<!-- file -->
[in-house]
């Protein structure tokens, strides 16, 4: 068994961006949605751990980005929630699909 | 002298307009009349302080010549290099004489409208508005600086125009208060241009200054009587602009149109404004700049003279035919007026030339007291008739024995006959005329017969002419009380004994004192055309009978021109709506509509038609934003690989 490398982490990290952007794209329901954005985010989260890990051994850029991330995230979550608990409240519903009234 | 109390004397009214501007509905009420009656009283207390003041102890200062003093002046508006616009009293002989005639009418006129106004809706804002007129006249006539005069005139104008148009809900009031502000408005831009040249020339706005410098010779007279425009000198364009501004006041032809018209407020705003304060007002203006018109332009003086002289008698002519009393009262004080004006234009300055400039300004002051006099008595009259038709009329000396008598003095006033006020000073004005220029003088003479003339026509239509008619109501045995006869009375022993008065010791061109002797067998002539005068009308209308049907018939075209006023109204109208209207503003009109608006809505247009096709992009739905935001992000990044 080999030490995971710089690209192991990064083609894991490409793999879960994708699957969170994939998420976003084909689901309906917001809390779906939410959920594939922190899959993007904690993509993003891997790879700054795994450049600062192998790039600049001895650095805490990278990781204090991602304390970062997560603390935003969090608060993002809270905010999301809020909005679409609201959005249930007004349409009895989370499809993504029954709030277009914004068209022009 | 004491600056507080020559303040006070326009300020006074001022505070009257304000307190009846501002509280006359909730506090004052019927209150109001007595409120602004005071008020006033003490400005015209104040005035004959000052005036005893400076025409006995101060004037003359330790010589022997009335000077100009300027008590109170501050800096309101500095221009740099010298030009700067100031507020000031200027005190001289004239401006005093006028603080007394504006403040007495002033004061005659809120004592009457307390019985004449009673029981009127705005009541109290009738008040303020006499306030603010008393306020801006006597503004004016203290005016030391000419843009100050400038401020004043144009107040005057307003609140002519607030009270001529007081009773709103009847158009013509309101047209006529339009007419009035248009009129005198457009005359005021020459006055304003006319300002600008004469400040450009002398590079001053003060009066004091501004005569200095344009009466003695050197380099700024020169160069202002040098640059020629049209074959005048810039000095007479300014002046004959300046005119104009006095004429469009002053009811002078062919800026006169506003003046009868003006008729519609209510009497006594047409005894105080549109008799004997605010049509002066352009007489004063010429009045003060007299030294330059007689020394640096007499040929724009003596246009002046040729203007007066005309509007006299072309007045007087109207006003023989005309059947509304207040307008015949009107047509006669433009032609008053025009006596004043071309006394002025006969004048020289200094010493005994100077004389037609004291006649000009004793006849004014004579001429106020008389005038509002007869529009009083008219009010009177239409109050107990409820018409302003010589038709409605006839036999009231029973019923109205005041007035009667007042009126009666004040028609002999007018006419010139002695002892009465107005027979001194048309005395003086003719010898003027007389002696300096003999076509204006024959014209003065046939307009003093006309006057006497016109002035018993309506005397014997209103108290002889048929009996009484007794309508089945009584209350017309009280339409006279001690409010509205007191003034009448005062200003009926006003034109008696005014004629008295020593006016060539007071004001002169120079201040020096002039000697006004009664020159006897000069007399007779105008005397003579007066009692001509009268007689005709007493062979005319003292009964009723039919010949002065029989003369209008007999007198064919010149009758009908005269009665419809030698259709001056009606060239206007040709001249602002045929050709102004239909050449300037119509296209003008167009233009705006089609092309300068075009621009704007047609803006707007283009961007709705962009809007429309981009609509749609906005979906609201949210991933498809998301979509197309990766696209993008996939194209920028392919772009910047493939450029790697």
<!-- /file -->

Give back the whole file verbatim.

[in-house]
């Protein structure tokens, strides 16, 4: 068994961006949605751990980005929630699909 | 002298307009009349302080010549290099004489409208508005600086125009208060241009200054009587602009149109404004700049003279035919007026030339007291008739024995006959005329017969002419009380004994004192055309009978021109709506509509038609934003690989 490398982490990290952007794209329901954005985010989260890990051994850029991330995230979550608990409240519903009234 | 109390004397009214501007509905009420009656009283207390003041102890200062003093002046508006616009009293002989005639009418006129106004809706804002007129006249006539005069005139104008148009809900009031502000408005831009040249020339706005410098010779007279425009000198364009501004006041032809018209407020705003304060007002203006018109332009003086002289008698002519009393009262004080004006234009300055400039300004002051006099008595009259038709009329000396008598003095006033006020000073004005220029003088003479003339026509239509008619109501045995006869009375022993008065010791061109002797067998002539005068009308209308049907018939075209006023109204109208209207503003009109608006809505247009096709992009739905935001992000990044 080999030490995971710089690209192991990064083609894991490409793999879960994708699957969170994939998420976003084909689901309906917001809390779906939410959920594939922190899959993007904690993509993003891997790879700054795994450049600062192998790039600049001895650095805490990278990781204090991602304390970062997560603390935003969090608060993002809270905010999301809020909005679409609201959005249930007004349409009895989370499809993504029954709030277009914004068209022009 | 004491600056507080020559303040006070326009300020006074001022505070009257304000307190009846501002509280006359909730506090004052019927209150109001007595409120602004005071008020006033003490400005015209104040005035004959000052005036005893400076025409006995101060004037003359330790010589022997009335000077100009300027008590109170501050800096309101500095221009740099010298030009700067100031507020000031200027005190001289004239401006005093006028603080007394504006403040007495002033004061005659809120004592009457307390019985004449009673029981009127705005009541109290009738008040303020006499306030603010008393306020801006006597503004004016203290005016030391000419843009100050400038401020004043144009107040005057307003609140002519607030009270001529007081009773709103009847158009013509309101047209006529339009007419009035248009009129005198457009005359005021020459006055304003006319300002600008004469400040450009002398590079001053003060009066004091501004005569200095344009009466003695050197380099700024020169160069202002040098640059020629049209074959005048810039000095007479300014002046004959300046005119104009006095004429469009002053009811002078062919800026006169506003003046009868003006008729519609209510009497006594047409005894105080549109008799004997605010049509002066352009007489004063010429009045003060007299030294330059007689020394640096007499040929724009003596246009002046040729203007007066005309509007006299072309007045007087109207006003023989005309059947509304207040307008015949009107047509006669433009032609008053025009006596004043071309006394002025006969004048020289200094010493005994100077004389037609004291006649000009004793006849004014004579001429106020008389005038509002007869529009009083008219009010009177239409109050107990409820018409302003010589038709409605006839036999009231029973019923109205005041007035009667007042009126009666004040028609002999007018006419010139002695002892009465107005027979001194048309005395003086003719010898003027007389002696300096003999076509204006024959014209003065046939307009003093006309006057006497016109002035018993309506005397014997209103108290002889048929009996009484007794309508089945009584209350017309009280339409006279001690409010509205007191003034009448005062200003009926006003034109008696005014004629008295020593006016060539007071004001002169120079201040020096002039000697006004009664020159006897000069007399007779105008005397003579007066009692001509009268007689005709007493062979005319003292009964009723039919010949002065029989003369209008007999007198064919010149009758009908005269009665419809030698259709001056009606060239206007040709001249602002045929050709102004239909050449300037119509296209003008167009233009705006089609092309300068075009621009704007047609803006707007283009961007709705962009809007429309981009609509749609906005979906609201949210991933498809998301979509197309990766696209993008996939194209920028392919772009910047493939450029790697």